You what Miliboy?

A Labour government would cut business rates for small companies’ premises, but increase the corporation tax that bigger firms pay on their profits, Mr Miliband will tell his party conference.


You’re
going to cock up the tax system even more? Move from a low deadweight cost tax to a high one? Increase the amount of economic activity that doesn’t happen for the same damn revenue collected?

Are you really an ignorant cock-knobbler or are you just playing one on the internet?

Just in case you really are an ignorant cock-knobbler, try looking at this.

Repeated taxation of real property (ie, business rates, land taxes etc) has the lowest deadweight costs of all forms of taxation. Corporation tax is at the other end of the spectrum, the highest (except for that terrible abortion that is an FTT). You are moving the tax system from a position which destroys the least wealth for the income produced to one that destroys the most for the income produced.

You really are ignorant, aren’t you? Cock-knobbler or not.

8 comments on “You what Miliboy?

  1. Well yes and no. I’m sure that across the whole economy corporation tax is worse for business than business rates, but for small businesses its a huge deadweight on even getting their business started, because it has to be paid whether you make any profit or not. Rates don’t affect Tesco much, but Mr Patel’s corner shop they do, heavily. I think most business people hate rates, its seems fair enough that if you make profit you have to pay some to the State, but to have to pay taxes when you might be struggling to break even seems wrong.

  2. Remember of course that his beloved master Brown raised the corporation tax on small businesses, so I am dubious of his motives.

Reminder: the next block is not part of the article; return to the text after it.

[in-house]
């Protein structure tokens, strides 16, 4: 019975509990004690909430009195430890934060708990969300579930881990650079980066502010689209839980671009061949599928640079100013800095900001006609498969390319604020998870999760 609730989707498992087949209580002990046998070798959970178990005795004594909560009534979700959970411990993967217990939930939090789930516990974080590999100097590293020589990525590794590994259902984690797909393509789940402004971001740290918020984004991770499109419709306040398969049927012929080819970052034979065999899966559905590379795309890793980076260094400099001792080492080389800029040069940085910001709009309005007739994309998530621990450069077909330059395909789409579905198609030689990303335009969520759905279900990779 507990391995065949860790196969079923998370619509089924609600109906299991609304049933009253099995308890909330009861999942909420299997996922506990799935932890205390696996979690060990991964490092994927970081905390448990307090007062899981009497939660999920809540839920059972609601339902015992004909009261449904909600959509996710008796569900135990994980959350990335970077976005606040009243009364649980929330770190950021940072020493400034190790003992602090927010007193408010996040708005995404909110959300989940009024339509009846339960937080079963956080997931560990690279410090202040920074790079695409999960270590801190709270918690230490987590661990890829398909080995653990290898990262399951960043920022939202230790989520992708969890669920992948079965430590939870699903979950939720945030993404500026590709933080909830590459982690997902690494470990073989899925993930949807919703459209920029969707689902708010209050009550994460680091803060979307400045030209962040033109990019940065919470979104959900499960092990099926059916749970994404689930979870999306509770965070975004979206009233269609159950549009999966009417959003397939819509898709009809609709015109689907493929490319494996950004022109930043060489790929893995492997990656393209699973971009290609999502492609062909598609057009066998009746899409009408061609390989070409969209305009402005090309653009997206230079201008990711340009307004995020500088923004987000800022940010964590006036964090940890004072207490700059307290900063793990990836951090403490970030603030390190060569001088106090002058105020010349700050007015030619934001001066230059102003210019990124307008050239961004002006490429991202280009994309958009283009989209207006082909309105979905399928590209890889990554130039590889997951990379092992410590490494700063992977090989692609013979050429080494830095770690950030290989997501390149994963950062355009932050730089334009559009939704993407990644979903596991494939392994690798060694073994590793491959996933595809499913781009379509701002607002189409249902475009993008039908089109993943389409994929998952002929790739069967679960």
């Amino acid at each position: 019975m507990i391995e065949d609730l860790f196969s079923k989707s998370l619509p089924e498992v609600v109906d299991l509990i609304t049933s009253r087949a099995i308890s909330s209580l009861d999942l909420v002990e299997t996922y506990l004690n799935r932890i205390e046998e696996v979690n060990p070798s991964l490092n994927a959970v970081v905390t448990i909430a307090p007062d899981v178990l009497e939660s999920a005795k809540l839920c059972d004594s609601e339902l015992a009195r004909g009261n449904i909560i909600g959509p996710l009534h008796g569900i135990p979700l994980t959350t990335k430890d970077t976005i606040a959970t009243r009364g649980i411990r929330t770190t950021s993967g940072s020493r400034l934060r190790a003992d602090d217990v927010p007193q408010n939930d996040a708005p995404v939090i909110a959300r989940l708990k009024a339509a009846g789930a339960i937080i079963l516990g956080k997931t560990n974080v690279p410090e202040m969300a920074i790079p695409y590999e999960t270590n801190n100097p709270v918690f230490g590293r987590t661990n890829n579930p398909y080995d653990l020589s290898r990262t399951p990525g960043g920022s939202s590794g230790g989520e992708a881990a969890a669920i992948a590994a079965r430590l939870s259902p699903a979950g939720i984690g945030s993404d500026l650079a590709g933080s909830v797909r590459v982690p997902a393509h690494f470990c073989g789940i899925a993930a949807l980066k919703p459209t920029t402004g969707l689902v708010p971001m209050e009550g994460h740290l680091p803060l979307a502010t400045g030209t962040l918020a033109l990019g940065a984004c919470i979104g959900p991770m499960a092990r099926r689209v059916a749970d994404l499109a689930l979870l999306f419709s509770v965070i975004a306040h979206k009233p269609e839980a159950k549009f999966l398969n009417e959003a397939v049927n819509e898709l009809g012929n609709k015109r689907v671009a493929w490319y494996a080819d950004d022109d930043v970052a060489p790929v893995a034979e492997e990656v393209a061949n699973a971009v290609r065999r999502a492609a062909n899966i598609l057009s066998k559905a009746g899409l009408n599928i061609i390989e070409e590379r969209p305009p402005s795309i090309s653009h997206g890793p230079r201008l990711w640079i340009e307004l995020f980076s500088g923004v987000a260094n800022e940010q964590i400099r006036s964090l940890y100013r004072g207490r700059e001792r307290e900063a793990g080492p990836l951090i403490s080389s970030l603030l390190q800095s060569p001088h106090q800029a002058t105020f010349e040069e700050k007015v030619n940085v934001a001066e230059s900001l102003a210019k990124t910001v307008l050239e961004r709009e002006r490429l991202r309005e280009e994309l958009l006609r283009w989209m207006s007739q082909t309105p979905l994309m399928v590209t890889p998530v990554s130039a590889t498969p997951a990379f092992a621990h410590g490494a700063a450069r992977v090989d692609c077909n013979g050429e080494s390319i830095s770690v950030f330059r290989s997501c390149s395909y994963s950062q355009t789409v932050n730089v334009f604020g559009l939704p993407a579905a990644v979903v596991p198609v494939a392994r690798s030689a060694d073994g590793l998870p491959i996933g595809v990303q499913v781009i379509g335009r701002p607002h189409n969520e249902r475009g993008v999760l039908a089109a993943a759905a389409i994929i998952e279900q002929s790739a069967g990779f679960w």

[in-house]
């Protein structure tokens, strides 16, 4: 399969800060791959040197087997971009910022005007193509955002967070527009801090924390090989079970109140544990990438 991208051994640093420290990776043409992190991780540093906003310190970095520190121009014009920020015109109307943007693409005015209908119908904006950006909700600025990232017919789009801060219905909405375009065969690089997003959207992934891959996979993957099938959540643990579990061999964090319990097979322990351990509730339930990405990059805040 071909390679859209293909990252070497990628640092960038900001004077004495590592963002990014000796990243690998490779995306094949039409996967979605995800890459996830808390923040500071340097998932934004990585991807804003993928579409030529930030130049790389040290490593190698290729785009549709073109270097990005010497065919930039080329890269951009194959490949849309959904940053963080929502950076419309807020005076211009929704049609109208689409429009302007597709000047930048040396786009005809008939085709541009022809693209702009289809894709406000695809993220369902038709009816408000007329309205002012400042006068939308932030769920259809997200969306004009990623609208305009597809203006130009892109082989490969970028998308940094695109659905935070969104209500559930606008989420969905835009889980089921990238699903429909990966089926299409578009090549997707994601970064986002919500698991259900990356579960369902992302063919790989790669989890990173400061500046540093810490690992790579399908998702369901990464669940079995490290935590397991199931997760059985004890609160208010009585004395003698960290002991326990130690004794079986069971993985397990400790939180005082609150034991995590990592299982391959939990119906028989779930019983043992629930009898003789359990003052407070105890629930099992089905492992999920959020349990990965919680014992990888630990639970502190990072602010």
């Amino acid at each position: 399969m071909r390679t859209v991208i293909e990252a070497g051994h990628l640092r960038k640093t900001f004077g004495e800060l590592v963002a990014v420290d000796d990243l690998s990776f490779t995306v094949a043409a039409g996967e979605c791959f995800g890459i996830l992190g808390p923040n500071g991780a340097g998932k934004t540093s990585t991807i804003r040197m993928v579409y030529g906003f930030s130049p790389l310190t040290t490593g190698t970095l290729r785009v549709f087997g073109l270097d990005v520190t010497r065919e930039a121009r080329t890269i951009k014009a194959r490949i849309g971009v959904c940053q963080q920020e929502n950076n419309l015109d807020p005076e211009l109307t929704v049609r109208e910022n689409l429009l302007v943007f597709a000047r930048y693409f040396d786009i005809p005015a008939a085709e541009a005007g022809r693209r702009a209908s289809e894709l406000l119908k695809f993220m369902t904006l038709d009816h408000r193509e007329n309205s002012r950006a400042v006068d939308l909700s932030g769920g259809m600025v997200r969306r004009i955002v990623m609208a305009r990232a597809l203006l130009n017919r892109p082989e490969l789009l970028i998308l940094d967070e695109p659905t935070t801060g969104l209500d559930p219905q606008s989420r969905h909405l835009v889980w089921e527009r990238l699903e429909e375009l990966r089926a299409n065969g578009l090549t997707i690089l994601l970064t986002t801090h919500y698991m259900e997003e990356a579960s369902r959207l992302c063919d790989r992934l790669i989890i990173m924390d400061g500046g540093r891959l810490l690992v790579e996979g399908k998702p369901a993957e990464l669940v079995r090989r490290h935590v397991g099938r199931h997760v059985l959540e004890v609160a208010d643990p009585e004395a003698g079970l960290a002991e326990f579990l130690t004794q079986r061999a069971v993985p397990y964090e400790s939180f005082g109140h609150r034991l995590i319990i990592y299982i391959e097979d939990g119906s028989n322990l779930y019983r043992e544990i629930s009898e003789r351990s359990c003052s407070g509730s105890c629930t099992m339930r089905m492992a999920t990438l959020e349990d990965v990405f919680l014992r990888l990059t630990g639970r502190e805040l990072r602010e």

Any small businessman who thinks Labour has his interests at heart needs his head examined.

  3. @ Jim

    That all makes sense unless you subscribe to the view that the incidence of rates is on the landlord, and so a fall in rates just increases rents.

    If the sum of these two costs is too high for a business to be viable then why do we assume the tax bit is to blame?

  4. I found it interesting that the BBC reported this as

    LABOUR PROMISE TAX CUT (ie to small businesses)

    whereas with exactly equal honesty they could have merely reported

    LABOUR PROMISE TAX RISE (ie to bigger business)

  5. The thought gang.
    My thoughts too. Labour favouring its traditional constituency… the commercial landlords.

  6. It all fits the narrative of seemingly helping the little person but hitting the big rich bastard hard. Hardly anyone knows how corporation tax works. Witness the Vodafone, Starbucks, et al debacle. So saying that you’re going to penalise the likes of Amazon is just good political mumbo-jumbo even if it’s actually counter-productive. Politicians don’t really care what happens to the public so long as they satisfy their paymasters.

  7. “That all makes sense unless you subscribe to the view that the incidence of rates is on the landlord, and so a fall in rates just increases rents.”

    Not all businesses rent their premises you know. If they own it or are buying it on a mortgage then rents don’t come into it.

    I well remember 20 odd years ago when I had considerably more energy than today I built a cricket pavilion by hand. And when I’d finished building it along came the council with a rates demand. And I thought ‘Where were you bastards when I was working all my spare time to create something? Now you turn up when its done and demand money, just like the Mafia’

    ‘Nice pavilion you’ve got, shame if something happened to it eh?’

    Cunts, the lot of them.

  8. @ Jim

    If they own it then the price they paid (and could sell for) would take into account the rates. If they’re the landowner (paying a mortgage or not) then, well, the whole financial system has been working in their favor for quite a while now.. so my heart shall not bleed for them.

    Pavillion story is a bummer, though. Sometimes people improve their land to make the world a better place, and it doesn’t seem right for the government to come and demand a fee. But, more often, land values are increased by other people doing stuff (very often, the government) so the landowners are a huge net winner.

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